7. CHAPTER FOUR Reminiscences
    (pp. 55-86)

    In the Spanish novelLos disparos del cazador(The Shots of the Hunter), Rafael Chirbes introduces his readers to Carlos Ciscar, a former building contractor in Madrid.¹ Ciscar is in his seventies and a widower. His daughter died young and he is estranged from his son. He lives with a faithful servant, Ramón, in a large house that has become increasingly empty. Many of his friends have died, the places where he always liked to spend time have either changed beyond recognition or lost their attraction for him. Since breaking his hip he has had difficulty walking. He needs help...

  8. CHAPTER FIVE The joy of calling up memories
    (pp. 87-98)

    Elderly people, wrote Aristotle, ‘live by memory rather than by hope; for what is left to them of life is but little as compared with the long past; and hope is of the future, memory of the past. This, again, is the cause of their loquacity; they are continually talking of the past, because they enjoy remembering it’.¹ The quotation comes from hisRhetoric: good rhetoricians must have a feeling for what is going on in their listeners’ heads, whether or not they happen to be old. Anyone turning to this passage in the hope of finding something more encouraging...

  9. CHAPTER SIX The good son: A conversation with Oliver Sacks
    (pp. 99-116)
    Oliver Sacks and Draaisma

    Anyone starting to write an autobiography will see memories as the raw material available to work on. But the motive for writing an autobiography often seems to arise from the precise opposite: memories that work on the writer.

    ‘In 1993, approaching my sixtieth birthday’, wrote Oliver Sacks, looking back on the writing of his autobiographyUncle Tungsten, ‘I started to experience a curious phenomenon – the spontaneous, unsolicited rising of early memories into my mind, memories which had lain dormant for upwards of fifty years. Not merely memories, but frames of mind, thoughts, atmospheres, and passions associated with them –...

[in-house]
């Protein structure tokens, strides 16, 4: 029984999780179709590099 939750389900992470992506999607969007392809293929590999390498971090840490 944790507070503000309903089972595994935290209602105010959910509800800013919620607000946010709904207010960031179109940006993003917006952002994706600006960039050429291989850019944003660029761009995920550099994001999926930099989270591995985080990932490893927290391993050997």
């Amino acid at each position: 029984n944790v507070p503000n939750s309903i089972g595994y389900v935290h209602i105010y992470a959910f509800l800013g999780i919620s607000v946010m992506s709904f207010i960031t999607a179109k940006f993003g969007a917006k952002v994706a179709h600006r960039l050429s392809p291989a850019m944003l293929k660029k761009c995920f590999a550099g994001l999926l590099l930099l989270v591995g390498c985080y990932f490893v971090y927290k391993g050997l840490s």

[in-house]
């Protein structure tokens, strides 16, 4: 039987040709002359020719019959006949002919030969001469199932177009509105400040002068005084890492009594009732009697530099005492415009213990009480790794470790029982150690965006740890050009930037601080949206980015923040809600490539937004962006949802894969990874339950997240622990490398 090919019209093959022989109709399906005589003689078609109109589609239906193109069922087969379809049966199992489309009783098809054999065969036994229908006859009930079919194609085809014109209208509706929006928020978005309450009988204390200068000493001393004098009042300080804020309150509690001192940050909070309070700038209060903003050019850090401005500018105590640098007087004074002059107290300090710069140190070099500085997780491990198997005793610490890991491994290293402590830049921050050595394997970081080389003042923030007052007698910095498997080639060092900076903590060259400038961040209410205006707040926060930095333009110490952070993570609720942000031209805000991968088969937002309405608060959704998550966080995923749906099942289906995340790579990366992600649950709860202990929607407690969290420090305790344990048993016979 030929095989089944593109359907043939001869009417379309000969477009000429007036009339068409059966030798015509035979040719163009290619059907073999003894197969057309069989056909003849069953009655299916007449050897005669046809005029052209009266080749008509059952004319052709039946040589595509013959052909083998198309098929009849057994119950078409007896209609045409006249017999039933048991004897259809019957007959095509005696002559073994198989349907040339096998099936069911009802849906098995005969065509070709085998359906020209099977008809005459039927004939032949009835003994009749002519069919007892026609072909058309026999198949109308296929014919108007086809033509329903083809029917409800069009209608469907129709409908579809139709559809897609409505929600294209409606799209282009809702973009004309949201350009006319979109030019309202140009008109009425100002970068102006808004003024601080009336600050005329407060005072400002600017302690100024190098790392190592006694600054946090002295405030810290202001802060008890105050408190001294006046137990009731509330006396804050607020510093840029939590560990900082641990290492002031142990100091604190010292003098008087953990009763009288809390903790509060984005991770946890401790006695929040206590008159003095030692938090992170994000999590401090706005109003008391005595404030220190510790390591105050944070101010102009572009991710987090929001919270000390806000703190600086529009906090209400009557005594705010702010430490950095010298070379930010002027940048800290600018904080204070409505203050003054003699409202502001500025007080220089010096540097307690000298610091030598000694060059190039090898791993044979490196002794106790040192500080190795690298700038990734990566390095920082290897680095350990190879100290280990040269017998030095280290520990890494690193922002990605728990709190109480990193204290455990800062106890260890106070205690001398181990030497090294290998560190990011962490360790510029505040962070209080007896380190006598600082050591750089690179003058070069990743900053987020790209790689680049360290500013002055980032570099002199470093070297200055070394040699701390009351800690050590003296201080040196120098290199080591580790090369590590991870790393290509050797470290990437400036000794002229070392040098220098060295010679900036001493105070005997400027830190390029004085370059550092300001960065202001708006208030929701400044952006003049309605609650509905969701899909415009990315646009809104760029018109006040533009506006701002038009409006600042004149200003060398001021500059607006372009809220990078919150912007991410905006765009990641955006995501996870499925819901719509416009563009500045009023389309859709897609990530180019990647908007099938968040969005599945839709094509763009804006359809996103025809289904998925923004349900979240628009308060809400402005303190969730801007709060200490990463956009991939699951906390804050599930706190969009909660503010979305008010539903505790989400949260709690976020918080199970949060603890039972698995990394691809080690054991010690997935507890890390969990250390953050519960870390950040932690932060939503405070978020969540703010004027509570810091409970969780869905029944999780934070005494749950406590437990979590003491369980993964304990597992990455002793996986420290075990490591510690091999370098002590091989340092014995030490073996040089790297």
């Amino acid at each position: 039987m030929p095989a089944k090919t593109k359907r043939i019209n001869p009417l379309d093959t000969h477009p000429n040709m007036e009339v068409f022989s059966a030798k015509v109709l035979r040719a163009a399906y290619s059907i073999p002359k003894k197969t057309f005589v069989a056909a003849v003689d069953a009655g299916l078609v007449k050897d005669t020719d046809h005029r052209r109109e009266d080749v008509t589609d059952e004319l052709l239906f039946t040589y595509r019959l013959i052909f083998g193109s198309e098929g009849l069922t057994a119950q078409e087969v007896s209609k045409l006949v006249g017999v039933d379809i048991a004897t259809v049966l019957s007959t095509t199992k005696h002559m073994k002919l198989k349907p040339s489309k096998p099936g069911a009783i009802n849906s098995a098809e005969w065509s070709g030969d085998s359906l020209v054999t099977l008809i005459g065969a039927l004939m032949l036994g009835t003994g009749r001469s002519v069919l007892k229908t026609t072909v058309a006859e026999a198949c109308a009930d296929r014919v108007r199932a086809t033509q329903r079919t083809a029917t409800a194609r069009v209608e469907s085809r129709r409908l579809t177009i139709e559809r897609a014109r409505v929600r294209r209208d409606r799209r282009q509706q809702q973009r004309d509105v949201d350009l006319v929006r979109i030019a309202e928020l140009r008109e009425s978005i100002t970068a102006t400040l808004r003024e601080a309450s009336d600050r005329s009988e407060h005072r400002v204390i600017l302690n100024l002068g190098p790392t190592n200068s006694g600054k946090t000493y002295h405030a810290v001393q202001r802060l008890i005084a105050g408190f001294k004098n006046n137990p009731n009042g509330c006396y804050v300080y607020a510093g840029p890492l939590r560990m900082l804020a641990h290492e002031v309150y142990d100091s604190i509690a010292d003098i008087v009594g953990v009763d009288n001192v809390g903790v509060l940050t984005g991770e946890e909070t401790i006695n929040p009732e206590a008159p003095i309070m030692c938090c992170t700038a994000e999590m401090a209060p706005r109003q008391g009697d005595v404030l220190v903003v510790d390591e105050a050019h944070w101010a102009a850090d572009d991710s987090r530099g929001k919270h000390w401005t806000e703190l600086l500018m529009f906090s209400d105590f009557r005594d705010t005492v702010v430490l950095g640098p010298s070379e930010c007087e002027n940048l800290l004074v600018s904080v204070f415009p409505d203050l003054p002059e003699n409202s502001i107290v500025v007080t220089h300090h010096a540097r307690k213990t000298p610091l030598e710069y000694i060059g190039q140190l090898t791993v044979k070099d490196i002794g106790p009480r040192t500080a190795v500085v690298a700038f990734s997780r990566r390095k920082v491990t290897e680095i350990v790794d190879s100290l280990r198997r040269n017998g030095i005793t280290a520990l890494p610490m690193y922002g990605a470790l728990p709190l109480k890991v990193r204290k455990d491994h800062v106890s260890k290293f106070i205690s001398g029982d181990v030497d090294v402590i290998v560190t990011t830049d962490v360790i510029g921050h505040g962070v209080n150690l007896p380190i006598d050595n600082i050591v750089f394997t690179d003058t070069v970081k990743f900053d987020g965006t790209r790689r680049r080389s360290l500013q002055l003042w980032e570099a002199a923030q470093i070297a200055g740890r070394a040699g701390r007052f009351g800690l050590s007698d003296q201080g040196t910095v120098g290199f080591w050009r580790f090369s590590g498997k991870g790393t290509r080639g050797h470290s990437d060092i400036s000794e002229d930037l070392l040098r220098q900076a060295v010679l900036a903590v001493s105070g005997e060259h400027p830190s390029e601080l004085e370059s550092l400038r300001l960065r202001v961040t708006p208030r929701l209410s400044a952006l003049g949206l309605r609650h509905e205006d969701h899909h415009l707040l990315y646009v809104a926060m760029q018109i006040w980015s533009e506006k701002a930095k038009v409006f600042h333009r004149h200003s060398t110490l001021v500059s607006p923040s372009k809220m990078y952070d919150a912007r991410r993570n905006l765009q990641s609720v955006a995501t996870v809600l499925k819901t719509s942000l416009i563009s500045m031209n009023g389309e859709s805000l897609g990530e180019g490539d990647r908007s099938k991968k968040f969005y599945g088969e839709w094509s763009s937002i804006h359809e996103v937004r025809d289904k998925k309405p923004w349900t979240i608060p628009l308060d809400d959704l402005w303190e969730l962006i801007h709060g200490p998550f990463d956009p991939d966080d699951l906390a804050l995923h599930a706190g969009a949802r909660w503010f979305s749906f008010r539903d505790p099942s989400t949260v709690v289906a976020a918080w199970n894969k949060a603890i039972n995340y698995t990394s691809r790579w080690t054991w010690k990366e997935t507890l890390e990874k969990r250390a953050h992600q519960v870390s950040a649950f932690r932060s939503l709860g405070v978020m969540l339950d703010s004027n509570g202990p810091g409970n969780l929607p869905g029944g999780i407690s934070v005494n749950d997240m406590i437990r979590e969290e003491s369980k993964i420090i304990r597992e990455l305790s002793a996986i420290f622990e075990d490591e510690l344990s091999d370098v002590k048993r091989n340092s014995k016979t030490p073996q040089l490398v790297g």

10. CHAPTER SEVEN Wisdom in hindsight
    (pp. 117-127)

    Memories are about the past. Whether you are thinking back to a reprimand you received from a teacher forty years ago or trying to recall what happened last night, memories refer to something that lies behind you. And because the past is fixed once and for all – what’s done is done – if you notice that a memory has changed, then you will have a natural tendency to regard it as unreliable. This is all too easy to explain: we see memories as recordings of what we experienced, as things we have entered in a register. If discrepancies emerge...

  11. CHAPTER EIGHT The nostalgia factory
    (pp. 128-144)

    Shortly after the Second World War, Lyckele de Jong from Oudeschoot in the Dutch province of Friesland emigrates to New Zealand to build a new life for himself. As he is leaving, his father slips a pair of Fenland speed skates into his bag: if there are streams in that distant country or stretches of flooded land and it starts to freeze, he says, you’ll go crazy if you don’t have any skates. One Sunday in July, in the middle of the New Zealand winter, Lyckele wakes up to a frozen world. The sago palms are covered in hoar frost....

  12. Notes
    (pp. 145-151)
  13. Acknowledgments
    (pp. 152-152)
  14. Index
    (pp. 153-158)